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More than A Dress

2012-05-31 14:11:48        Chinese Films
With the end of the 65th annual Festival de Cannes, a number of Chinese film stars have left their mark on the red carpet. More than ever, the domestic fashion industry is receiving international attention, as more Chinese designers and actors are gaining global exposure.

But despite paparazzi flashes of fame, the appearance of Chinese actresses in jaw-dropping dresses is not enough to enhance China's cultural and design industry. With China catching up to the West, celebrity appearances are only a superficial aspect that must be cultivated to reflect a deeper design culture.

Second-tier designs

A dress should reflect the personality of the actress and films, said Chinese designer Qi Gang. He uses the example of Audrey Hepburn and her iconic Givenchy black dress, in Breakfast at Tiffany's.

"That was a masterpiece that captured a legend of an era," Qi said.

Perhaps closest to the domestic equivalent of Hepburn is actress Fan Bingbing, who will next appear in Iron Man 3.

Her 2012 Cannes appearance, in which she sported an updated hairstyle in the shape of the traditional bun, Chopard jewelry and an Elie Saab bag, captured the attention of photographers.

Designer Christopher Bu, famous for crafting the "dragon robe" previously worn by Fan Bingbing at last year's awards, was inspired by the shape of a porcelain vase from Emperor Tongzhi's period (1861-75) in the late Qing Dynasty and the images of the four historical Chinese beauties.

His painstaking efforts, coupled with Fan's beauty received positive feedback, gracing the front pages of fashion magazines. British website captioned pictures of the star as, "Fan Bingbing glows as a Chinese Goddess."

But one person or one dress cannot reflect the standards of a whole country.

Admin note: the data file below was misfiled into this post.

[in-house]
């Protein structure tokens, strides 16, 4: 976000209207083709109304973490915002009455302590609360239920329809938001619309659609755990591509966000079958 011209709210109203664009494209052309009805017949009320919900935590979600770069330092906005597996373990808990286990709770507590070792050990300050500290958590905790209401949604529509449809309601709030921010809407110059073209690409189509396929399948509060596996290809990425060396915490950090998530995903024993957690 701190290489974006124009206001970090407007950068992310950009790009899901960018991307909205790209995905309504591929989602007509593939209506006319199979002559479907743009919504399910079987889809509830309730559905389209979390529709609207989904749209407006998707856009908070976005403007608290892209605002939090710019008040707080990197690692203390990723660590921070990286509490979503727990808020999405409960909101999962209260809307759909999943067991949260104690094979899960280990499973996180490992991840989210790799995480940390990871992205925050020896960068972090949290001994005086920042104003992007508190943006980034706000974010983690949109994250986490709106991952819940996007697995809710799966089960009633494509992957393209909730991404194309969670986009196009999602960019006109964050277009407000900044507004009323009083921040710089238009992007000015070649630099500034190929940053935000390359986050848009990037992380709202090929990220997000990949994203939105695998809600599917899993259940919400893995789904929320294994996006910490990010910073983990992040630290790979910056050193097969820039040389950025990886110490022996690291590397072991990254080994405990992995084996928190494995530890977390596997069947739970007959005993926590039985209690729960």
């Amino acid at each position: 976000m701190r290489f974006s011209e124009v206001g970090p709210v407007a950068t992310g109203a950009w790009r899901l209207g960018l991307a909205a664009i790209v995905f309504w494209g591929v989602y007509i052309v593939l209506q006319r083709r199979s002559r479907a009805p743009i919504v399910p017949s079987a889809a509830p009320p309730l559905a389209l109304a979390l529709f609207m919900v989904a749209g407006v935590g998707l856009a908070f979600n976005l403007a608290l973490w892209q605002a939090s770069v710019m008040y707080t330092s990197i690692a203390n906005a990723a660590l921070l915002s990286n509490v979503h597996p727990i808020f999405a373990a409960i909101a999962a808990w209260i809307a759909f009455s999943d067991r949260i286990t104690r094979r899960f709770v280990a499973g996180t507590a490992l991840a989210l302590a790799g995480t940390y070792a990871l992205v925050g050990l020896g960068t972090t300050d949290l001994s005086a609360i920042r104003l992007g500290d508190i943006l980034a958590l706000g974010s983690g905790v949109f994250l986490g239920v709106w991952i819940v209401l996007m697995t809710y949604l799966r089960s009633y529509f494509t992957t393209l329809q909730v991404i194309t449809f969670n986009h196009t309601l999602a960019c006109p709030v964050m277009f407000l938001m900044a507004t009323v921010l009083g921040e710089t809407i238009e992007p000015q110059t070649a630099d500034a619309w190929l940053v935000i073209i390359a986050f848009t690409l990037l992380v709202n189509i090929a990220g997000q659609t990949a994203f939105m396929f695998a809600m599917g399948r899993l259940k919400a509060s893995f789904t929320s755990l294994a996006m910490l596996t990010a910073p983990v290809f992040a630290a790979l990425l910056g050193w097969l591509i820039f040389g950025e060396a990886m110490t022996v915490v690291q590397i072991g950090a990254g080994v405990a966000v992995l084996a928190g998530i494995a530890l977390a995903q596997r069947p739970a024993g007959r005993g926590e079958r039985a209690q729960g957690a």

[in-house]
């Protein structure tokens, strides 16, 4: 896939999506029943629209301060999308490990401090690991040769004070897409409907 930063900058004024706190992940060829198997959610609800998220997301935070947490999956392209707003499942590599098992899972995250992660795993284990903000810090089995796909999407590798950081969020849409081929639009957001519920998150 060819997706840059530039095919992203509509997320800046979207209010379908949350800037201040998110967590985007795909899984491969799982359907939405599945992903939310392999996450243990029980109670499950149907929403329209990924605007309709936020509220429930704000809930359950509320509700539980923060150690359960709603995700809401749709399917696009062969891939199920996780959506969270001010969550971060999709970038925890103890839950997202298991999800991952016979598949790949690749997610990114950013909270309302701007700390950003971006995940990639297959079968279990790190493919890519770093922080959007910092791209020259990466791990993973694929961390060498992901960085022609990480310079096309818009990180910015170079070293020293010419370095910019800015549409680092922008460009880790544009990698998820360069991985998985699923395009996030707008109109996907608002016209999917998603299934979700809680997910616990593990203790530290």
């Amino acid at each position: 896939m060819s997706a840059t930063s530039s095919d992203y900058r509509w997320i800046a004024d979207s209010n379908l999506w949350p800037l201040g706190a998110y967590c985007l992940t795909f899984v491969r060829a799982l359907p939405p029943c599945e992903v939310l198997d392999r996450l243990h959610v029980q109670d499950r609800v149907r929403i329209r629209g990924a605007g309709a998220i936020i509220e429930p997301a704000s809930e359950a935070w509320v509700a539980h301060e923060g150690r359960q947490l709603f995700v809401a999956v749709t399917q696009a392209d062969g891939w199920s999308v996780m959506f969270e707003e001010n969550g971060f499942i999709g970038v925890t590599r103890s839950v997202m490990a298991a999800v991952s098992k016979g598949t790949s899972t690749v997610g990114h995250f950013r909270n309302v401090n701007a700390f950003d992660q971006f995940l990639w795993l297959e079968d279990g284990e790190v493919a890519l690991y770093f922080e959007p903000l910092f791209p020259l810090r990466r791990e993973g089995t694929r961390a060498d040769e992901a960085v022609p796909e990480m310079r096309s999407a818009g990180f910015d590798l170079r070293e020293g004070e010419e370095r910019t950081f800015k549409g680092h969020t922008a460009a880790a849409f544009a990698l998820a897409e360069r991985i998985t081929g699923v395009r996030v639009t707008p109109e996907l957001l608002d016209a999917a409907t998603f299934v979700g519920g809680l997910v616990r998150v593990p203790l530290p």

Designing alluring attire is not only about producing a fashion icon, but also about creating art. For Chinese designers who put all their emphasis on expensive materials and ostentatious details, this will be a big challenge.

Chinese elements

Chinese elements and influences are a huge trend at fashion shows. Many international brands like Swarovski, Coach, and Gucci have incorporated the image of the dragon in their products, to commemorate the year of the dragon. But despite these iconic Chinese images, it's difficult to define what modern Chinese culture and design embodies.

"For designers, it is essential to understand where the brand came from. I am from China, so my inspiration comes from traditional Chinese culture and reproducing Chinese handicraft, using Chinese techniques. We need roots. With such a long history, there's a lot we can learn from the past," said Zhang Zhifeng, president of the Chinese brand NE·TIGER.

Young Chinese designers however, have a hard time identifying and incorporating their roots.

Masha Ma, a young Chinese designer, was signed by the Chinese editions of Vogue, Marie Claire, and Elle. She finds it difficult to explain what a truly "Chinese" aesthetic means.

"It's true my aesthetics were shaped by my Chinese roots, but I wasn't really brought up with the Mao suit jacket."

Wang Tianmo, a young Chinese designer who studied at Central Saint Martin's school of fashion in London, won acclaim following her graduation show last year. Her style inspiration is drawn from London, but she is optimistic about learning from her roots.

"I want to learn the handicraft [of] Chinese minority groups...It just takes time."

Silk and embroidery aside, China has other unique designs to offer to the world. Many French and Italian designers welcome Chinese trends.

Chinese designers must balance inherited traditions and creative innovations. Concentrating too much on cultural elements leads to cliché designs and ideas.

"This is why many Westerners think that every [Chinese person] is a 'Bruce Lee,'" said Hu Sheguang, a designer at Chinatex Corporation.

Film stars without films

Chinese actress Gong Li, who was an award present guest at this year's Cannes, once said that she wouldn't grace the red carpet if her films were not nominated for film festivals.

But it seemed that most of the Chinese mainland actresses who appeared on the Cannes red carpet this year were only there to show off their glorious dresses.

Mike Goodridge, a reporter from Screen Daily described Cannes as a "tasty cocktail of glamour and art."

For Chinese film stars, there might only be the former.

A running joke this year is that when reporting on the Paris Fashion Week, many foreign publications accidentally labelled actress Li Xiaolu's photo under Fan's name, suggesting that though Chinese stars attend these events, they are still largely unrecognized.

Cannes should be a place where celebrities speak through films and talents, not just their clothes.

As actress Zhang Ziyi said last year, without films, Cannes is colorless. The best way to look good on the red carpet is to wear a beautiful dress, while promoting an actual film.

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